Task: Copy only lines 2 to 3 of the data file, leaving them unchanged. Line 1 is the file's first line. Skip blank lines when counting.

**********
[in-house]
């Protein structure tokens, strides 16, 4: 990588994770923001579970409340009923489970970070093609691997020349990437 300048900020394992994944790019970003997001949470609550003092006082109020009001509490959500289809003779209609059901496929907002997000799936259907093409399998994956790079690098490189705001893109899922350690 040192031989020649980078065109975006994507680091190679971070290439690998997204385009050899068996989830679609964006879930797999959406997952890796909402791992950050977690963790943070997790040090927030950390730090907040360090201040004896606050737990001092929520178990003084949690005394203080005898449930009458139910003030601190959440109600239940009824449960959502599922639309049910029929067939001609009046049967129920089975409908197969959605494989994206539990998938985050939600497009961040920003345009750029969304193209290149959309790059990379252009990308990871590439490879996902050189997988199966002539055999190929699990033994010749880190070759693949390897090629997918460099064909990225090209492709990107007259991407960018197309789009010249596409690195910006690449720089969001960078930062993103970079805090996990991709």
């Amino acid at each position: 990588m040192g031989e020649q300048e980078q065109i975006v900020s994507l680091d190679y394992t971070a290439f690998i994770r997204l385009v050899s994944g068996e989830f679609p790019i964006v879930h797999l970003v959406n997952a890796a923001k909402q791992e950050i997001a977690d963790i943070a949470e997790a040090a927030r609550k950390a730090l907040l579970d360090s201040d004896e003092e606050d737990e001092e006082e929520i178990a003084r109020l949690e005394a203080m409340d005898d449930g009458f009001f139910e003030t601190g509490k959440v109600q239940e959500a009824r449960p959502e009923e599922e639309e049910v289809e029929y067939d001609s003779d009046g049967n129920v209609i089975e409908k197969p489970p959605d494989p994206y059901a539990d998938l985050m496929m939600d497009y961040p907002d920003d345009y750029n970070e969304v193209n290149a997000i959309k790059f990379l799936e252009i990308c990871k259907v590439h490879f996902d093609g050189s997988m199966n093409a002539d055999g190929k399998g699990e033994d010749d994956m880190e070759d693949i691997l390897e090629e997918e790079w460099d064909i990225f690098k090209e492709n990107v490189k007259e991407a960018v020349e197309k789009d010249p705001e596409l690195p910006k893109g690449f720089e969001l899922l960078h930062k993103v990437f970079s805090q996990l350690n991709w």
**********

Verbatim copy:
């Protein structure tokens, strides 16, 4: 990588994770923001579970409340009923489970970070093609691997020349990437 300048900020394992994944790019970003997001949470609550003092006082109020009001509490959500289809003779209609059901496929907002997000799936259907093409399998994956790079690098490189705001893109899922350690 040192031989020649980078065109975006994507680091190679971070290439690998997204385009050899068996989830679609964006879930797999959406997952890796909402791992950050977690963790943070997790040090927030950390730090907040360090201040004896606050737990001092929520178990003084949690005394203080005898449930009458139910003030601190959440109600239940009824449960959502599922639309049910029929067939001609009046049967129920089975409908197969959605494989994206539990998938985050939600497009961040920003345009750029969304193209290149959309790059990379252009990308990871590439490879996902050189997988199966002539055999190929699990033994010749880190070759693949390897090629997918460099064909990225090209492709990107007259991407960018197309789009010249596409690195910006690449720089969001960078930062993103970079805090996990991709």
């Amino acid at each position: 990588m040192g031989e020649q300048e980078q065109i975006v900020s994507l680091d190679y394992t971070a290439f690998i994770r997204l385009v050899s994944g068996e989830f679609p790019i964006v879930h797999l970003v959406n997952a890796a923001k909402q791992e950050i997001a977690d963790i943070a949470e997790a040090a927030r609550k950390a730090l907040l579970d360090s201040d004896e003092e606050d737990e001092e006082e929520i178990a003084r109020l949690e005394a203080m409340d005898d449930g009458f009001f139910e003030t601190g509490k959440v109600q239940e959500a009824r449960p959502e009923e599922e639309e049910v289809e029929y067939d001609s003779d009046g049967n129920v209609i089975e409908k197969p489970p959605d494989p994206y059901a539990d998938l985050m496929m939600d497009y961040p907002d920003d345009y750029n970070e969304v193209n290149a997000i959309k790059f990379l799936e252009i990308c990871k259907v590439h490879f996902d093609g050189s997988m199966n093409a002539d055999g190929k399998g699990e033994d010749d994956m880190e070759d693949i691997l390897e090629e997918e790079w460099d064909i990225f690098k090209e492709n990107v490189k007259e991407a960018v020349e197309k789009d010249p705001e596409l690195p910006k893109g690449f720089e969001l899922l960078h930062k993103v990437f970079s805090q996990l350690n991709w």